What is Breakbulk?
is a common method used to successfully transport cargo or goods that cannot fit in standard-size shipping containers or cargo bins. Instead, cargo is transported in bags, boxes, crates, drums, barrels, other handling equipment, or is simply rolled, lifted, or pushed onto a ship or barge.
Examples of common breakbulk goods include reels and rolls, steel girders, structural steel, heavy or oversized goods, manufacturing equipment, construction equipment and vehicles. Though the containerization method is one of the more popular shipping methods, breakbulk is noticing an influx of interested shippers with oversized items.
In shipping, break-bulk, breakbulk, or break bulk cargo, also called general cargo, is goods that are stowed on board ship in individually counted units. Traditionally, the large numbers of items are recorded on distinct bills of lading that list them by different commodities. This is in contrast to cargo stowed in modern intermodal containers as well as bulk cargo, which goes directly, unpackaged and in large quantities, into a ship’s hold(s), measured by volume or weight (for instance, oil or grain).
The term break-bulk derives from the phrase breaking bulk, a term for unloading part of a ship’s cargo, or commencing unloading the cargo. Ships carrying break-bulk cargo are often called general cargo ships.
Break-bulk/general cargo consists of goods transported, stowed and handled piecemeal to some degree, typically bundled somehow in unit loads for hoisting, either with cargo nets, slings, or crates, or stacked on trays, pallets or skids. Furthermore, batches of break-bulk goods are frequently packaged in smaller containers: bags, boxes, cartons, crates, drums, or barrels/vats.
Ideally, break-bulk cargo is lifted directly into and out of a vessel’s holds, and this is mostly the case today. Otherwise, it must be lifted onto and off its deck, by cranes or derricks present on the dock or on the ship itself. If hoisted on deck rather than straight into the hold, liftable or rollable goods then have to be man-handled and stowed competently by stevedores. Securing break-bulk and general freight inside a vessel includes the use of dunnage. When no hoisting equipment is available, break bulk has traditionally been manually carried on and off ship, over a plank, or it might be passed from man to man via a human chain.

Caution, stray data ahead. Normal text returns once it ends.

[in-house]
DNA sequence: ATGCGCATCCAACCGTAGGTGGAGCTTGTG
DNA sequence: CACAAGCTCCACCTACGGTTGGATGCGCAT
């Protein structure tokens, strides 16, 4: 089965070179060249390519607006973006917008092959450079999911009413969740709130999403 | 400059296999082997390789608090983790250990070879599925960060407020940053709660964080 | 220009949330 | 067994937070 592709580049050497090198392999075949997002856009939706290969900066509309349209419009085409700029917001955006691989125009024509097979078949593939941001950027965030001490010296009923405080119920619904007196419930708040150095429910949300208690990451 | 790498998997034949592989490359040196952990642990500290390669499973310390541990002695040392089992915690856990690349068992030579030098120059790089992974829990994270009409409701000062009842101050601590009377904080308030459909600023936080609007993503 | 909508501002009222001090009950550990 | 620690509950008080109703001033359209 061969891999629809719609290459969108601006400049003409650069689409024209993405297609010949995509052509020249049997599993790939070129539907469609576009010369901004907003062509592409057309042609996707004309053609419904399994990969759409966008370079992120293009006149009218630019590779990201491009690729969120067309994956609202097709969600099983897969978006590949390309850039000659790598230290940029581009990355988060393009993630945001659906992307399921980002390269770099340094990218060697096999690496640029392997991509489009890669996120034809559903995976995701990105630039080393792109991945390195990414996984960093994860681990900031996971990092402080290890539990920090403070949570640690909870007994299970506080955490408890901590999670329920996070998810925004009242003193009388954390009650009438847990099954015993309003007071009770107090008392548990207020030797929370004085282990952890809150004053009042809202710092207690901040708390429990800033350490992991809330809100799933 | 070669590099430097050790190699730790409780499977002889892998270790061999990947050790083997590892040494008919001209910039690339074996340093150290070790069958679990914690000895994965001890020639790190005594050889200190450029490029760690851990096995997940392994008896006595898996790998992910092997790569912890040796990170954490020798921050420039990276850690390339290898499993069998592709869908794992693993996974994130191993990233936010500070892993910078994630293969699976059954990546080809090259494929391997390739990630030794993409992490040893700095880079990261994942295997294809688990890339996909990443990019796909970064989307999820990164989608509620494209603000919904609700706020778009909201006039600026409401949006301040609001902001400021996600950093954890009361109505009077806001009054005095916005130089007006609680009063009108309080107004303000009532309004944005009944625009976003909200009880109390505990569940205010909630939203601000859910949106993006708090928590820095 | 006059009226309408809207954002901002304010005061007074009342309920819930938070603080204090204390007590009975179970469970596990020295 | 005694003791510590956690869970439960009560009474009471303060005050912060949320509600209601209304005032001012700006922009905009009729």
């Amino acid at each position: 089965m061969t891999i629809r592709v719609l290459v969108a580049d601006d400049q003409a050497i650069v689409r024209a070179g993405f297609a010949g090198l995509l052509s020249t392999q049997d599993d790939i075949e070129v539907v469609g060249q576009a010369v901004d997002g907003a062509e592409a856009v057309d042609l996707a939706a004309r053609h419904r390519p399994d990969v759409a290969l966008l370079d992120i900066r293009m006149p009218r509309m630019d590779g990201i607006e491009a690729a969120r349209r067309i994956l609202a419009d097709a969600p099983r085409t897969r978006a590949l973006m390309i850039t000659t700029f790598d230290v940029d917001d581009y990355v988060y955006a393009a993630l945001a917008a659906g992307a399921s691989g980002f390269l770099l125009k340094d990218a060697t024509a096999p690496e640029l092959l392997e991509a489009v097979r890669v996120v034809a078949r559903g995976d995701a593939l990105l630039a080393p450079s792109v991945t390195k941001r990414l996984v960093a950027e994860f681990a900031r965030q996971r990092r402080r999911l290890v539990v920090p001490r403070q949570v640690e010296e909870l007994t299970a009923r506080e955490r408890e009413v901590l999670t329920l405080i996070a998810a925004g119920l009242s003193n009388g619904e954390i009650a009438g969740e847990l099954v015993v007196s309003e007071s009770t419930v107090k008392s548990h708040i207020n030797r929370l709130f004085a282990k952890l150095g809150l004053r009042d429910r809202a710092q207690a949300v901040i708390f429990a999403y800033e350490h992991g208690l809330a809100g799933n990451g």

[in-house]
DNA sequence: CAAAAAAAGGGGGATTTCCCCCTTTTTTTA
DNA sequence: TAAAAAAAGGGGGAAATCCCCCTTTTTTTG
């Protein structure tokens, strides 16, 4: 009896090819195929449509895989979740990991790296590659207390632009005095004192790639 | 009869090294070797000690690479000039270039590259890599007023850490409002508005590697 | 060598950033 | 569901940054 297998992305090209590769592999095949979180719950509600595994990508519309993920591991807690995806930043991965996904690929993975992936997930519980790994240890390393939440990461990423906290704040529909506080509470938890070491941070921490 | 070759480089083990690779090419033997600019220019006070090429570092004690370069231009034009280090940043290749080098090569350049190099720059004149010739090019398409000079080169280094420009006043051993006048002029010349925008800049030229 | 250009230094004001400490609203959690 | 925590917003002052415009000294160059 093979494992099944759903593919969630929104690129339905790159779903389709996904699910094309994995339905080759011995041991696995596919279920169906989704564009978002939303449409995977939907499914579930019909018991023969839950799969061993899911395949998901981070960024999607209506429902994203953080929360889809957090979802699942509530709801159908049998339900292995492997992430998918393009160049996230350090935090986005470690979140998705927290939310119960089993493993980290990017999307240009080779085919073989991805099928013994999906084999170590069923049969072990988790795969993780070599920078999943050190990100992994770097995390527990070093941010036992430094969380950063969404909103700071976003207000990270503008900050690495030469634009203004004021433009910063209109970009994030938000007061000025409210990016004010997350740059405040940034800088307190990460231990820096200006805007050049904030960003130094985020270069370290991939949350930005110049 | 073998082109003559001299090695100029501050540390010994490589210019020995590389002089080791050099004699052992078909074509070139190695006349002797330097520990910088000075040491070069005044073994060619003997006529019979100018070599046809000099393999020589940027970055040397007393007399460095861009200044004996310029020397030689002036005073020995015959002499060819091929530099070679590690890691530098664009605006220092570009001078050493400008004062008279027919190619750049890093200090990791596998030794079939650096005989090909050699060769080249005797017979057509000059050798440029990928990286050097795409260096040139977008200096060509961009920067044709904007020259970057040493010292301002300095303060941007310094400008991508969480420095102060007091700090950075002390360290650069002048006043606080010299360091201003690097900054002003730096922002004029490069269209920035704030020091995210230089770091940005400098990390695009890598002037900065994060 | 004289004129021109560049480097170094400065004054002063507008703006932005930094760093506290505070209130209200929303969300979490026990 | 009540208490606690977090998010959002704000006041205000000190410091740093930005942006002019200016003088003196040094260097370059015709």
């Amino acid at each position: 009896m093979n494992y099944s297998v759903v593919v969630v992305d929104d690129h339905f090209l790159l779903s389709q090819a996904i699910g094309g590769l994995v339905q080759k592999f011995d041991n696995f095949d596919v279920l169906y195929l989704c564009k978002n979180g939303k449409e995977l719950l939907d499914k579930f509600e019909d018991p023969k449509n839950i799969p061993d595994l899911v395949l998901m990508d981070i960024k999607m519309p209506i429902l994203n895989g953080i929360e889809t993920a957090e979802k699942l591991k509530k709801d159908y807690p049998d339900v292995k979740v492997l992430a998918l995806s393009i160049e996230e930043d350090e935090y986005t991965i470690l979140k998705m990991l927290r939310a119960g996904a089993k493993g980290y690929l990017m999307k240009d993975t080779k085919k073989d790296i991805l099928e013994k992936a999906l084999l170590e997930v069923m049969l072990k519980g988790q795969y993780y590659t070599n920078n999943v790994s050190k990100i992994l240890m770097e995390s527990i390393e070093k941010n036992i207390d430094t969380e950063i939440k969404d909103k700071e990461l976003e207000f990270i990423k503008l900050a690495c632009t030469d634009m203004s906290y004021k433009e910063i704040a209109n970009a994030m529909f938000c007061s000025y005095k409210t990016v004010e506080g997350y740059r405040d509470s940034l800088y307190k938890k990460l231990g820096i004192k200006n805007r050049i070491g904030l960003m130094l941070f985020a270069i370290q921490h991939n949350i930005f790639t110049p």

Bagged cargo (e.g. coffee in sacks) is stowed on double dunnage and kept clear of the ship’s sides and bulk heads. Bags are kept away from pillars and stanchions by covering it with matting or waterproof paper.
Baled goods are stowed on single dunnage at least 50 mm (2 in) thick. The bales must be clean with all the bands intact. Stained or oily bales are rejected. All fibres can absorb oil and are liable to spontaneous combustion. As a result, they are kept clear of any new paintwork. Bales close to the deckhead are covered to prevent damage by dripping sweat.
Barrels and casks
Wooden barrels are stowed on their sides on “beds” of dunnage which keeps the middle of the side (the bilge) off the deck and they are stowed with the bung at the top. To prevent movement, wedges called quoins are put in on top of the “beds”. Barrels should be stowed fore and aft and not athwart ships. Once the first tier has been loaded, the next tier of barrels fits into the hollows between the barrels; this is known as stowing “bilge and cantline”. Barrels which are also known as casks or tuns are primarily used for transporting liquids such as wine, water, brandy, whiskey, and even oil. They are usually built in a spherical shape to make them easier to roll and have less friction when changing direction.